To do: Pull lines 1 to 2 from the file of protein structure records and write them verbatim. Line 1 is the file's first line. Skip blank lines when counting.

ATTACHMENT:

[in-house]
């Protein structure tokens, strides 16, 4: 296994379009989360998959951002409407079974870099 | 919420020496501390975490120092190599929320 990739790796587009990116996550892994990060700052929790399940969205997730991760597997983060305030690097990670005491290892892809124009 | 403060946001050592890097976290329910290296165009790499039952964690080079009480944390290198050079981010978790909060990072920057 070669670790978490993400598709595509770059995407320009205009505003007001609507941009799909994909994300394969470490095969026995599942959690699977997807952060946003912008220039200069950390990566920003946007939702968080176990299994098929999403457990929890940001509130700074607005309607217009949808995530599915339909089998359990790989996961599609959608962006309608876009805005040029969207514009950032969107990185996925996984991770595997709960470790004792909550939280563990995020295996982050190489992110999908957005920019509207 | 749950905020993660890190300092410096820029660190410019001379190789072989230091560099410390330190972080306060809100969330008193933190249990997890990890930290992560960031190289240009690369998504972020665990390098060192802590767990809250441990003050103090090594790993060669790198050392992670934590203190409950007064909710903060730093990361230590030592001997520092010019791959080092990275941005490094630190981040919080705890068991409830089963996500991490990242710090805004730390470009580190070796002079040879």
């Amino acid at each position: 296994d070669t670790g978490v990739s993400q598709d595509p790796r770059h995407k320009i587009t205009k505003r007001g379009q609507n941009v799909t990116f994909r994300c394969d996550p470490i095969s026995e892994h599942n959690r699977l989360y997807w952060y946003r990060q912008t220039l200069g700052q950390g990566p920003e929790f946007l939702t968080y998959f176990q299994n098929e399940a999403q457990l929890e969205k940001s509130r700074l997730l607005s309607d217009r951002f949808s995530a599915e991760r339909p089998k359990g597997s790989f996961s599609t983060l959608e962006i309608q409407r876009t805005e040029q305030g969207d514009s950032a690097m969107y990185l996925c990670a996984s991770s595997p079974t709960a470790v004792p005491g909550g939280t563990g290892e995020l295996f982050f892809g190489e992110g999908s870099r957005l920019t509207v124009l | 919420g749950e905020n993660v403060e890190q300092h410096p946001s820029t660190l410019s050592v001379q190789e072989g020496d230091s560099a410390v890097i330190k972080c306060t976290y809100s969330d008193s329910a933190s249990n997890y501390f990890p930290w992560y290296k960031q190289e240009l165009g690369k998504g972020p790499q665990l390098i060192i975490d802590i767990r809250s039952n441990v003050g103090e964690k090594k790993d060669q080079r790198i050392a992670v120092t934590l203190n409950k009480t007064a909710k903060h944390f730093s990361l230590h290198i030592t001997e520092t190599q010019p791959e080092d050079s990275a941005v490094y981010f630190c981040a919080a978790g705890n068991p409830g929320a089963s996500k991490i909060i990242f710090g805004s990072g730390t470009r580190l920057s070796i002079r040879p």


[in-house]
């Protein structure tokens, strides 16, 4: 296994379009989360998959951002409407079974870099 | 919420020496501390975490120092190599929320 990739790796587009990116996550892994990060700052929790399940969205997730991760597997983060305030690097990670005491290892892809124009 | 403060946001050592890097976290329910290296165009790499039952964690080079009480944390290198050079981010978790909060990072920057 070669670790978490993400598709595509770059995407320009205009505003007001609507941009799909994909994300394969470490095969026995599942959690699977997807952060946003912008220039200069950390990566920003946007939702968080176990299994098929999403457990929890940001509130700074607005309607217009949808995530599915339909089998359990790989996961599609959608962006309608876009805005040029969207514009950032969107990185996925996984991770595997709960470790004792909550939280563990995020295996982050190489992110999908957005920019509207 | 749950905020993660890190300092410096820029660190410019001379190789072989230091560099410390330190972080306060809100969330008193933190249990997890990890930290992560960031190289240009690369998504972020665990390098060192802590767990809250441990003050103090090594790993060669790198050392992670934590203190409950007064909710903060730093990361230590030592001997520092010019791959080092990275941005490094630190981040919080705890068991409830089963996500991490990242710090805004730390470009580190070796002079040879």